Very interesting — the web of predators shifting. I had not thought of the hawk connection before.
Roads (especially volume of traffic) and development have also vastly increased mortality, so teasing out these factors is a challenge.
Many thanks for these very interesting thoughts! I hope your summer is going well.
Best wishes, David
How nice it was the lower teeth of the rattlesnake that got you, and not the upper. (I think it is just the upper teeth with the venom.)
Here in the Sacramento area a man was bitten by a rattlesnake while gardening. He needed 17 vials of anti-venom over a 24 hour period to finally get his arm so it was not longer enlarging.
I now carry a cell phone when in rattlesnake areas, and think about getting a ride (or calling 911) to get to the nearest hospital to prevent the spread of the venom. Fortunately, though there are thousands of rattlesnake bites a year in the US, deaths are less than 5 a year (those people having been bitten in the upper body – near the heart – often as part of a religious event holding snakes).
Here’s an “interesting” link on vultures getting starved in Europe because of the mad cow disease scare – and vultures not having their usual food source.
May we all be safe from rattlesnake bites, and mad cow disease.
I like to think
Endorphins, the drug of choice (so I exercise)
Health, the goal of choice
May we all be healthy. Thanks, Bruce
That is a scary story. A good reminder to stay away from the snake-handling traditions…
Getting eaten by a horde of vultures is likewise a distressing thought, although I’d prefer that to eternal rest in a bath of chemicals. (The picture on that story is of a lappet-faced vulture, an African species.) Flocks of vultures over northern Europe is a very unusual sight.
Many thanks, David
Scary for sure. In your photos, it looks like the snake has a distended area centrally which is a larger diameter than on either side of it. That together with the lack of movement while you were there and still being there the next day, all suggest that it is digesting a meal such as a small rodent. They will remain still for days while digesting the prey as you know.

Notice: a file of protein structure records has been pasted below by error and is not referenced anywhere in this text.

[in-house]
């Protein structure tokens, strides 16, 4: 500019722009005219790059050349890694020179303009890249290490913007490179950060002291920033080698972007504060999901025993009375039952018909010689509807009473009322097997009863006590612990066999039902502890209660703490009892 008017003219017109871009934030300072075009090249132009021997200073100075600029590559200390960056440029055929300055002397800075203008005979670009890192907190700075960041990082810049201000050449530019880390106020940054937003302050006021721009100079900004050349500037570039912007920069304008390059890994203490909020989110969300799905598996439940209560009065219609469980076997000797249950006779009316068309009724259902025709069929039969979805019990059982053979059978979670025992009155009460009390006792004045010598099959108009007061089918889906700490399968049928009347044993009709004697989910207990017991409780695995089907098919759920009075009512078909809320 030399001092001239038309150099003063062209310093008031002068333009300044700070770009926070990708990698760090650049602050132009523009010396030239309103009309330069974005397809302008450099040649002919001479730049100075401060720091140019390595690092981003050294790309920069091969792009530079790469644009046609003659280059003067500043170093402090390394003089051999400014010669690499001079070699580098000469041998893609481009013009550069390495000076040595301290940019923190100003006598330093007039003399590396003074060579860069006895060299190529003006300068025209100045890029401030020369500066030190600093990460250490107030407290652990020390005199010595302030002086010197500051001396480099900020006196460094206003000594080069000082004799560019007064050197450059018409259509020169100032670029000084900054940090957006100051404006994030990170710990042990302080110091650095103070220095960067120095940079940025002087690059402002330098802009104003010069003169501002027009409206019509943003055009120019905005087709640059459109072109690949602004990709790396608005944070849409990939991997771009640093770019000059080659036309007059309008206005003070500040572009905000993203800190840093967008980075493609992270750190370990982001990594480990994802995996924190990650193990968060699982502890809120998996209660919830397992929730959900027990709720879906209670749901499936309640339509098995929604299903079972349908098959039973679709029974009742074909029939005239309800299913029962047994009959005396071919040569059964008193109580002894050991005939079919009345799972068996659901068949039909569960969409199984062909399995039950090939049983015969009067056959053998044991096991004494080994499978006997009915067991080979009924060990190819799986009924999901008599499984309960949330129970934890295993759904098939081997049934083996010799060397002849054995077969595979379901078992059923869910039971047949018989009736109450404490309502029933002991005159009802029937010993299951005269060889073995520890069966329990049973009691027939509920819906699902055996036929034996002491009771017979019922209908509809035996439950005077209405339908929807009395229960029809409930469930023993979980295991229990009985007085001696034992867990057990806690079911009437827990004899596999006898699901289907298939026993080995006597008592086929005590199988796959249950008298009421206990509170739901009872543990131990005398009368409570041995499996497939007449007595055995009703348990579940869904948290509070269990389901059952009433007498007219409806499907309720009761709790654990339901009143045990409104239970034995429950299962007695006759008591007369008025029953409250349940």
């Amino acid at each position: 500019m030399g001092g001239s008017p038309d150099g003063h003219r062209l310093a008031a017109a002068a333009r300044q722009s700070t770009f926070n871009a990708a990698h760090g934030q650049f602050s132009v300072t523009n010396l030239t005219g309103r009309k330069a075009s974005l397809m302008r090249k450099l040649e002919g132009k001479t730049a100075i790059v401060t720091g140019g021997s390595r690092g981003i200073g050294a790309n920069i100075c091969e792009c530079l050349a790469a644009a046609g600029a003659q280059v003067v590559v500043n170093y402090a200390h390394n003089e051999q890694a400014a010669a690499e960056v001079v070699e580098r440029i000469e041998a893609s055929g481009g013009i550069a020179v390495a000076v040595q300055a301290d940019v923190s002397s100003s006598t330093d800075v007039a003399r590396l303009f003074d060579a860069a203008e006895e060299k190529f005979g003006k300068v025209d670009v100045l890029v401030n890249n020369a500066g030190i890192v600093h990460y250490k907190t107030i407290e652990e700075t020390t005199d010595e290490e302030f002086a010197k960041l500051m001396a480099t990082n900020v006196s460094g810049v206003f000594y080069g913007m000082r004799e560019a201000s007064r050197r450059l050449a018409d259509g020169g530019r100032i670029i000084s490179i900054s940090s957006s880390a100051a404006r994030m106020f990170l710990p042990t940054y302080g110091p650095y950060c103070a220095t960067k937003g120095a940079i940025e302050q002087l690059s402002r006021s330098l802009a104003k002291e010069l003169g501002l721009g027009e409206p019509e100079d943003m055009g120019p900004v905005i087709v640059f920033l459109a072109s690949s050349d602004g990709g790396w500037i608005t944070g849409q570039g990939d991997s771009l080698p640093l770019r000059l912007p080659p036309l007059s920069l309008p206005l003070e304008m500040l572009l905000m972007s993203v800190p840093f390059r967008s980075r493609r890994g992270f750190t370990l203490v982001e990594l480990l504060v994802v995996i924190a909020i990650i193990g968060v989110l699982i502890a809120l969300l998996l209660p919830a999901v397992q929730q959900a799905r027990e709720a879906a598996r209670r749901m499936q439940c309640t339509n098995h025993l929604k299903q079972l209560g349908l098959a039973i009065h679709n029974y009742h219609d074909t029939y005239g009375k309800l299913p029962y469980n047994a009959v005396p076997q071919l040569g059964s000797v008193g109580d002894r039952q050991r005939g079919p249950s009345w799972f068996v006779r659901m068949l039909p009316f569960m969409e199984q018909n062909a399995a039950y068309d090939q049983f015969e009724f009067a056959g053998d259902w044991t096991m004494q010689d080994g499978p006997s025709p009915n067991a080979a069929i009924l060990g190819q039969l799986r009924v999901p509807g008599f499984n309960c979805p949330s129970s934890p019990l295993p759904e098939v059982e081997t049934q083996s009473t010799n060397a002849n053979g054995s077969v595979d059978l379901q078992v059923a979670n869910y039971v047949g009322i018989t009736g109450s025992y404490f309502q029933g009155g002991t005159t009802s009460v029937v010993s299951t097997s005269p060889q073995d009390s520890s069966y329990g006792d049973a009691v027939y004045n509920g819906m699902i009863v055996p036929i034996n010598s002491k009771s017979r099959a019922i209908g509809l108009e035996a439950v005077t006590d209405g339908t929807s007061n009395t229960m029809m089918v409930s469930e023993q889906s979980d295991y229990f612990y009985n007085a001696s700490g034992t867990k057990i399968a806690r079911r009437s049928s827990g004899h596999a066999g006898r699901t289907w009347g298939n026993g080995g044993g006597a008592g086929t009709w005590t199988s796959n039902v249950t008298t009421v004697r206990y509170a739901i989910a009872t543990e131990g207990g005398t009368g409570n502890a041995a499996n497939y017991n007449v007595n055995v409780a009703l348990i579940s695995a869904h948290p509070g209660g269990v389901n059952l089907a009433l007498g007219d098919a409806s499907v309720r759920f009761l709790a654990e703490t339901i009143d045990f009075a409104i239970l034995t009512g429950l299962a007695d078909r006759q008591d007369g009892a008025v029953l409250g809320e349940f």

Did you have spare underwear in your backpack?
Thanks for sharing,
Valley Head, AL
Good point. It does look a little fatter in one spot.
I have trained my Black Labrador Retriever to be aware of snakes. I have done this with the unwilling cooperation of a few Black Rat snakes on our property and several that were unfortunately killed on our country road by cars . Since dogs have such a keen sense of smell, especially my Lab, I believed she could smell snakes and has alerted us to them while on our daily walks. This was confirmed yesterday when I helped a 5 ft long Black Rat snake off the road when I saw it while driving. I used my rolled up sun shield to scoop up the snake and it left its sulphur- like odor on the shield. My dog was in the car, but did not see what I was doing. When I threw the sun shield in the back of my small Honda Element behind the seat where my dog was, she immediately started barking her snake warning bark even though she saw nothing, but certainly smelled the faint scent on the sun shield. What a nose, good dog!
That is a great story. Good dog!
Our dog is a good turtle-finder, but not so savvy with snakes.
From Edinburgh. from your uncle (doctor) John on a visit.
Great story as usual, but you were very lucky not to have got an unpleasant bacterial infection. I’ve treated python bites which became badly infected (like you, victim sat whilst python came up for a close look), likewise scratches and bites from a small crocodile on a child (I’m a hospital paediatric specialist). Snakes, goannas, and crocodiles in northern Australia are notorious for harbouring rare gram negative bacteria, so don’t trust your luck that they will be antibiotic sensitive. Use hydrogen peroxide wash immediately and repeat. If the lesion becomes at all red,get a swab done straight away and send to lab, and start antibiotics.
Thank you, John. So far, several days out and no sign of any infection. Vets here tell me that snake mouths do indeed harbor some nasty bacteria. I will stay well away from pointy objects in future. If you haven’t read Spillover, I recommend it. I think you’d enjoy the diversity of examples he draws on, although some will be very familiar to you already (Hendra, Q fever).
Enjoy the snake-free delights of Scotland.
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Do you come and remove a snake? If so I have one. Please Respond quickly